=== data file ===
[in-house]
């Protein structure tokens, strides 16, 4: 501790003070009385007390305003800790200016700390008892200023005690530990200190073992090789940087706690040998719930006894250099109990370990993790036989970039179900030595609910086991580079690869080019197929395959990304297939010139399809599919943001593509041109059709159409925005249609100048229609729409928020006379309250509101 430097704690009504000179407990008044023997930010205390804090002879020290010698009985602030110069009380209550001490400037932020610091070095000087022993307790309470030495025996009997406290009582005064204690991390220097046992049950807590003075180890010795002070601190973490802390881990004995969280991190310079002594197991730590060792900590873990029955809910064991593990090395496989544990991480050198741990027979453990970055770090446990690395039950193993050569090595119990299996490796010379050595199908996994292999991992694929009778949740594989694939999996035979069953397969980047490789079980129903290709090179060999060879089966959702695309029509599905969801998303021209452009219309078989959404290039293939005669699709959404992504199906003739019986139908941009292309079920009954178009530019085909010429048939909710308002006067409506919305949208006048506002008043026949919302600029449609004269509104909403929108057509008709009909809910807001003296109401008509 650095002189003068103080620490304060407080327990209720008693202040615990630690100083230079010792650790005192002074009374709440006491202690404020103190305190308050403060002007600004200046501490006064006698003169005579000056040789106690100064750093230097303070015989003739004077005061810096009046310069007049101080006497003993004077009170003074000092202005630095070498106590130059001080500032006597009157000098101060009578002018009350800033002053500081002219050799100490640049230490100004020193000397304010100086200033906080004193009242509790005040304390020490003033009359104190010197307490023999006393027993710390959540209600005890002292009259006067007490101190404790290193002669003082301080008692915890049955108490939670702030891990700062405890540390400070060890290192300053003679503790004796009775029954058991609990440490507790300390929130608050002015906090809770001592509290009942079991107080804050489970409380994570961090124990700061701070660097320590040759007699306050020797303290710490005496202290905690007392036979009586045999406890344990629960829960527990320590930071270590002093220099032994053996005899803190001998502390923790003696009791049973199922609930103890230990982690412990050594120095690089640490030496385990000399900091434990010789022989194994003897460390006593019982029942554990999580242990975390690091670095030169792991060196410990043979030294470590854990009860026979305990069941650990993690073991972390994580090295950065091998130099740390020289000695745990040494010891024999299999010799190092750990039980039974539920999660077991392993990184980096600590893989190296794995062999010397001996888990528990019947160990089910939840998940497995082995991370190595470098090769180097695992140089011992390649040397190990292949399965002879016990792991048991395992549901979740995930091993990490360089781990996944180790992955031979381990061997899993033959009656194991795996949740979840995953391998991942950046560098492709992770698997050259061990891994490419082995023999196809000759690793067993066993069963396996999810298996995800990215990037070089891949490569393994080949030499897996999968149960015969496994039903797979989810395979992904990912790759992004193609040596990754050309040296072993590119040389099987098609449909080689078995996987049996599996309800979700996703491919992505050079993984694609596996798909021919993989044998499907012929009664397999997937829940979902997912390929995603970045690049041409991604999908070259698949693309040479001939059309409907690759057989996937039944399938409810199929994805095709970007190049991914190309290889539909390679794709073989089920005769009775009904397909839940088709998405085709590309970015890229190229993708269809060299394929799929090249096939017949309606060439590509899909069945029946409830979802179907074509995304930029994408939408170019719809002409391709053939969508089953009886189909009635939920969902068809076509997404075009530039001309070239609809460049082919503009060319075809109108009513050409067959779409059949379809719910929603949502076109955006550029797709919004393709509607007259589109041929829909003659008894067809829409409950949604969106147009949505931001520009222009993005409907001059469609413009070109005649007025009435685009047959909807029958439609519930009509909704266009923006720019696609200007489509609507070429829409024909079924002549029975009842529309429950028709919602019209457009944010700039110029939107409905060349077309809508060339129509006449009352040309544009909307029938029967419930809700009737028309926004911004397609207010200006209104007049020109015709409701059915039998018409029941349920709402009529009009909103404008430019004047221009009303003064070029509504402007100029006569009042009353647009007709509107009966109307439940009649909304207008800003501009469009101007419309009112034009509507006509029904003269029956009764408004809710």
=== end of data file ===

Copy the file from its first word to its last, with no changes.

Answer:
[in-house]
């Protein structure tokens, strides 16, 4: 501790003070009385007390305003800790200016700390008892200023005690530990200190073992090789940087706690040998719930006894250099109990370990993790036989970039179900030595609910086991580079690869080019197929395959990304297939010139399809599919943001593509041109059709159409925005249609100048229609729409928020006379309250509101 430097704690009504000179407990008044023997930010205390804090002879020290010698009985602030110069009380209550001490400037932020610091070095000087022993307790309470030495025996009997406290009582005064204690991390220097046992049950807590003075180890010795002070601190973490802390881990004995969280991190310079002594197991730590060792900590873990029955809910064991593990090395496989544990991480050198741990027979453990970055770090446990690395039950193993050569090595119990299996490796010379050595199908996994292999991992694929009778949740594989694939999996035979069953397969980047490789079980129903290709090179060999060879089966959702695309029509599905969801998303021209452009219309078989959404290039293939005669699709959404992504199906003739019986139908941009292309079920009954178009530019085909010429048939909710308002006067409506919305949208006048506002008043026949919302600029449609004269509104909403929108057509008709009909809910807001003296109401008509 650095002189003068103080620490304060407080327990209720008693202040615990630690100083230079010792650790005192002074009374709440006491202690404020103190305190308050403060002007600004200046501490006064006698003169005579000056040789106690100064750093230097303070015989003739004077005061810096009046310069007049101080006497003993004077009170003074000092202005630095070498106590130059001080500032006597009157000098101060009578002018009350800033002053500081002219050799100490640049230490100004020193000397304010100086200033906080004193009242509790005040304390020490003033009359104190010197307490023999006393027993710390959540209600005890002292009259006067007490101190404790290193002669003082301080008692915890049955108490939670702030891990700062405890540390400070060890290192300053003679503790004796009775029954058991609990440490507790300390929130608050002015906090809770001592509290009942079991107080804050489970409380994570961090124990700061701070660097320590040759007699306050020797303290710490005496202290905690007392036979009586045999406890344990629960829960527990320590930071270590002093220099032994053996005899803190001998502390923790003696009791049973199922609930103890230990982690412990050594120095690089640490030496385990000399900091434990010789022989194994003897460390006593019982029942554990999580242990975390690091670095030169792991060196410990043979030294470590854990009860026979305990069941650990993690073991972390994580090295950065091998130099740390020289000695745990040494010891024999299999010799190092750990039980039974539920999660077991392993990184980096600590893989190296794995062999010397001996888990528990019947160990089910939840998940497995082995991370190595470098090769180097695992140089011992390649040397190990292949399965002879016990792991048991395992549901979740995930091993990490360089781990996944180790992955031979381990061997899993033959009656194991795996949740979840995953391998991942950046560098492709992770698997050259061990891994490419082995023999196809000759690793067993066993069963396996999810298996995800990215990037070089891949490569393994080949030499897996999968149960015969496994039903797979989810395979992904990912790759992004193609040596990754050309040296072993590119040389099987098609449909080689078995996987049996599996309800979700996703491919992505050079993984694609596996798909021919993989044998499907012929009664397999997937829940979902997912390929995603970045690049041409991604999908070259698949693309040479001939059309409907690759057989996937039944399938409810199929994805095709970007190049991914190309290889539909390679794709073989089920005769009775009904397909839940088709998405085709590309970015890229190229993708269809060299394929799929090249096939017949309606060439590509899909069945029946409830979802179907074509995304930029994408939408170019719809002409391709053939969508089953009886189909009635939920969902068809076509997404075009530039001309070239609809460049082919503009060319075809109108009513050409067959779409059949379809719910929603949502076109955006550029797709919004393709509607007259589109041929829909003659008894067809829409409950949604969106147009949505931001520009222009993005409907001059469609413009070109005649007025009435685009047959909807029958439609519930009509909704266009923006720019696609200007489509609507070429829409024909079924002549029975009842529309429950028709919602019209457009944010700039110029939107409905060349077309809508060339129509006449009352040309544009909307029938029967419930809700009737028309926004911004397609207010200006209104007049020109015709409701059915039998018409029941349920709402009529009009909103404008430019004047221009009303003064070029509504402007100029006569009042009353647009007709509107009966109307439940009649909304207008800003501009469009101007419309009112034009509507006509029904003269029956009764408004809710």